Hau‘oli Lā Hānau: Celebrating Local Company Anniversaries—April Edition

Every month, we celebrate the anniversaries of local companies and organizations. This month: A shipping mainstay, an artistic haven and iconic local juice.



Published:

Matson Lurline

Matson Lurline after World War II.
Photos: Courtesy of Matson

 

135th​Matson Navigation

On April 10, 1882, Capt. William Matson set sail from San Francisco aboard the three-masted schooner Emma Claudina, headed for Hilo laden with 300 tons of food, plantation supplies and general merchandise. It was the maiden voyage for a company that would grow to be a mainstay of Hawai‘i shipping. In addition to freight, Matson helped usher in the romantic “boat days” of Island tourism, with its luxury liners S.S. Malolo, Mariposa, Monterey and Lurline. Readers nostalgic for the old Lurline (there were actually five ships that carried that name) may be excited to learn that Matson has commissioned two new vessels for its fleet, one of which will be named Lurline to keep the tradition alive.

 

Emma Claudina ship

The Emma Claudina was Matson’s first ship, named after Claus Spreckels’ daughter.

 

90thHonolulu Museum of Art

The Honolulu Academy of Arts was founded in 1927 by Anna Rice Cooke, opening its doors on April 8. It’s commonly known that the Cookes previously lived at that Beretania Street location, but did you know that, after donating the property for the museum, they tore down their original residence and commissioned an entirely new building in the revival mission style? The original permanent collection of 500 works has grown to more than 50,000, making the now-Honolulu Museum of Art the premier art institution of Hawai‘i.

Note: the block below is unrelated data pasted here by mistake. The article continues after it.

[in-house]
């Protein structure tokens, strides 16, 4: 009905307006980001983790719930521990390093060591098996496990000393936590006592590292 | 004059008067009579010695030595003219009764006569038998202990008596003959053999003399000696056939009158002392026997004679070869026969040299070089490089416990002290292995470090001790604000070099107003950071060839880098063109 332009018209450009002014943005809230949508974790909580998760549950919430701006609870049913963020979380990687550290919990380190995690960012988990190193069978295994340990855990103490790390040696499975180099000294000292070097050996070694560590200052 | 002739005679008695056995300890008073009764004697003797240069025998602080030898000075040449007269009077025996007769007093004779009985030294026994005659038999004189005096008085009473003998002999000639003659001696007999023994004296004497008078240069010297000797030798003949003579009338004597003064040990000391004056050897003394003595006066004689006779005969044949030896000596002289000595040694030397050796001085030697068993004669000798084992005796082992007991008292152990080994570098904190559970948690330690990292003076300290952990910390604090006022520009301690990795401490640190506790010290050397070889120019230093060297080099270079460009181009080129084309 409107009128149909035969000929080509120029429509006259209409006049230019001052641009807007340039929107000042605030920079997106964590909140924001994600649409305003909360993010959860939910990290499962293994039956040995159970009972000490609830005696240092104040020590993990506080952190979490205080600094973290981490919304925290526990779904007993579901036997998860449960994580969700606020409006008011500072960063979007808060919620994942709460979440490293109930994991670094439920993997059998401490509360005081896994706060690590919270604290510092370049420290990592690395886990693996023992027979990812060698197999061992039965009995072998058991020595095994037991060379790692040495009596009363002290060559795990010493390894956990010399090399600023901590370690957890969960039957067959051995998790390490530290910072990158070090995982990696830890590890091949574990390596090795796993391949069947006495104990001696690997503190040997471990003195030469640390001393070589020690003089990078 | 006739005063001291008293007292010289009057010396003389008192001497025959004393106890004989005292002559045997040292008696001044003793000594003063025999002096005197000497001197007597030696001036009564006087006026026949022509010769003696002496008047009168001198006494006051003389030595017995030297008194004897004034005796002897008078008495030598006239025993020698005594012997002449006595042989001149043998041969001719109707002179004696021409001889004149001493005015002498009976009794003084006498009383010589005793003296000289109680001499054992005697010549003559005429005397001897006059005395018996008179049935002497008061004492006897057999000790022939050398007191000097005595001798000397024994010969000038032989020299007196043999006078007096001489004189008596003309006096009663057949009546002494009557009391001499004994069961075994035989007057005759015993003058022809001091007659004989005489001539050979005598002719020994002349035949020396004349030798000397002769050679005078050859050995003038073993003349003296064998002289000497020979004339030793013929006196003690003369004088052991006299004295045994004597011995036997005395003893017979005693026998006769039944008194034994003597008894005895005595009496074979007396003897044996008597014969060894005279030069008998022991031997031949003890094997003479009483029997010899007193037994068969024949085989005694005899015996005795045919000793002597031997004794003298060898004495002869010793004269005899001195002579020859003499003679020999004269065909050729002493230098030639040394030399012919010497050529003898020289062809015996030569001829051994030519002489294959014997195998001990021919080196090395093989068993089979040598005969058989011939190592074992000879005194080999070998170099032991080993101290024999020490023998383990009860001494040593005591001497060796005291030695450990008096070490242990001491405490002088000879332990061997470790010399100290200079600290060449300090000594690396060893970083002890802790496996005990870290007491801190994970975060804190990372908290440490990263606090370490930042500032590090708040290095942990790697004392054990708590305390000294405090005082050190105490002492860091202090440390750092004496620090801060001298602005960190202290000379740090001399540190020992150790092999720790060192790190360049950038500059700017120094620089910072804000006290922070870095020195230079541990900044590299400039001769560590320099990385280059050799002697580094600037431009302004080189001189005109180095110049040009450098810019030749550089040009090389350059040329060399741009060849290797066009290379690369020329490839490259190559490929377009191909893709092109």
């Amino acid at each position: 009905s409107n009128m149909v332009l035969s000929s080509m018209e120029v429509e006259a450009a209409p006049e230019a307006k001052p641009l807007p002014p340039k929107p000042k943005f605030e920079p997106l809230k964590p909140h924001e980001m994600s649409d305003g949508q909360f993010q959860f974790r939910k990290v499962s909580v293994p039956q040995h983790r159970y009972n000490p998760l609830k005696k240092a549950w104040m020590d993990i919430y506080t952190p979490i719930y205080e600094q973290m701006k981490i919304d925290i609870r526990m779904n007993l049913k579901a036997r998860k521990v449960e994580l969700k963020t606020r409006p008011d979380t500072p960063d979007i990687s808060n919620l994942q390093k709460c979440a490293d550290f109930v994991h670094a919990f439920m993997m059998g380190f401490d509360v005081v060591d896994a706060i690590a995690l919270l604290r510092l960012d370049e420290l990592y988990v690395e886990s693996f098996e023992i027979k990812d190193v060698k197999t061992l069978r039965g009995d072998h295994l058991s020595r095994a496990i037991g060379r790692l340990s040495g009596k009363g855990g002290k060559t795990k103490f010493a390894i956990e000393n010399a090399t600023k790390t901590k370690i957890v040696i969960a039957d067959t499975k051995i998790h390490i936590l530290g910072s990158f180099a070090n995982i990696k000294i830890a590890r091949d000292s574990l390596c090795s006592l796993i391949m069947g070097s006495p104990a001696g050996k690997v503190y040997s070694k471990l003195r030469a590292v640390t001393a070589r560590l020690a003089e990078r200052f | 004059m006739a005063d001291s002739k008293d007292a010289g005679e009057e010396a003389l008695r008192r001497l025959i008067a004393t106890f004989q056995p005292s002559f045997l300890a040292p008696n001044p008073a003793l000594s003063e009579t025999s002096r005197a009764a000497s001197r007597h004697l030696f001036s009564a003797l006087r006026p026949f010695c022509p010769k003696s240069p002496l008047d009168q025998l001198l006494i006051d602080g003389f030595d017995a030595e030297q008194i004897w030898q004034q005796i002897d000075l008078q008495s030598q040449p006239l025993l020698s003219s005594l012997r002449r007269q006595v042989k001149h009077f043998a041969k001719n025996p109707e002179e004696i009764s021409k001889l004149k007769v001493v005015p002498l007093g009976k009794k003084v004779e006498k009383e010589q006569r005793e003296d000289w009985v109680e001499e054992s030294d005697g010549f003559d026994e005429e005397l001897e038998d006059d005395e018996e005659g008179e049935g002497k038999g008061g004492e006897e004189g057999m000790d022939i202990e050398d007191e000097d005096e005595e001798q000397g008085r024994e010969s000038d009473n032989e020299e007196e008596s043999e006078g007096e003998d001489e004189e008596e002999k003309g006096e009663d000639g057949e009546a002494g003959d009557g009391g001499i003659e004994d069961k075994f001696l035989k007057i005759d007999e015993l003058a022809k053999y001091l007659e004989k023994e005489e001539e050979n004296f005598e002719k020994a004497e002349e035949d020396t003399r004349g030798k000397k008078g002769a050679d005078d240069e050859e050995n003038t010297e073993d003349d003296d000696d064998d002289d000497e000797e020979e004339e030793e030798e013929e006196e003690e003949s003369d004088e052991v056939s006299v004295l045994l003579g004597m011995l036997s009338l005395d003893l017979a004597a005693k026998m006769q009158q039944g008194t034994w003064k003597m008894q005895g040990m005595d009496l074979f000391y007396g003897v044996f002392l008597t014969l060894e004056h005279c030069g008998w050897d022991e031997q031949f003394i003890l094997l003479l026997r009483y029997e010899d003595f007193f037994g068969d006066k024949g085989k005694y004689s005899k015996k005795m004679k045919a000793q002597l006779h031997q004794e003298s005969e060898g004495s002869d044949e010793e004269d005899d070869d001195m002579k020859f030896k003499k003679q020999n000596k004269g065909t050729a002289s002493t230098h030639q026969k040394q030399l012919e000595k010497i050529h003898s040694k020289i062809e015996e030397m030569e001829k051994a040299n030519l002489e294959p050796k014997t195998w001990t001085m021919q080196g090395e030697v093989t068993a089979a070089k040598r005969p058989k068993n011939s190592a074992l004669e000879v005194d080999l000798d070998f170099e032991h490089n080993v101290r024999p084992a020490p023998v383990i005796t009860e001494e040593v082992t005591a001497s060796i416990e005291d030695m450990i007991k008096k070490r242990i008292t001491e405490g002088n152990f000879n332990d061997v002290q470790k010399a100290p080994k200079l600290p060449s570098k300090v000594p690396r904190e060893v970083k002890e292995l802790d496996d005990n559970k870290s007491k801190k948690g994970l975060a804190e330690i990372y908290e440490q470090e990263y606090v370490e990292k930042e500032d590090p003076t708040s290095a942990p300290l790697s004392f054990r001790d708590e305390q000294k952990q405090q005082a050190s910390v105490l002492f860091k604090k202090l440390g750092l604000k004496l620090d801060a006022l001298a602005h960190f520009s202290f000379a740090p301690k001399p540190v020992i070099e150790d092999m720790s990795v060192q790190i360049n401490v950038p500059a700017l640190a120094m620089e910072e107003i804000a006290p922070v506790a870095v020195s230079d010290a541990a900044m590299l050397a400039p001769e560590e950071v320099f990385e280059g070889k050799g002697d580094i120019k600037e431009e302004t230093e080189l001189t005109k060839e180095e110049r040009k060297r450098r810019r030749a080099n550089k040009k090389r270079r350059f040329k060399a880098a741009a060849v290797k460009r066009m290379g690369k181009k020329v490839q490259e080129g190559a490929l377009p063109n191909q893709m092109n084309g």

Anne Rice Cooke

Anna Rice Cooke, founder of the Honolulu Museum of Art.

 

65thHawaiian Sun

Hawaiian Sun started off simply, as a papaya farm, in 1952. They sold their papayas in jars, and then began offering canned papaya juice, and things grew from there. These days, the Kalihi-based company is four generations in, with a range of juices and foods that includes jams, jellies, candy and coconut milk. It still sources its guavas and macadamia nuts from Hawai‘i farms, and this past year introduced a new drink: black tea ginger.

 

40thLocal Motion

When surfboard shaper Robert Burns opened his first Local Motion shop in 1977, it was a single 500-square-foot shop in Kailua, selling boardshorts, T-shirts and aloha shirts—all designed by Burns himself. Today, Local Motion has grown into a bona fide Island chain, with nine stores on O‘ahu, Maui and the Big Island, which carry not only Local Motion gear (still Hawai‘i designed) but more than 50 other surf and skate brands.

 

Have an upcoming anniversary to share? letters@honolulumagazine.com.

 

READ MORE STORIES BY MICHAEL KEANY

 

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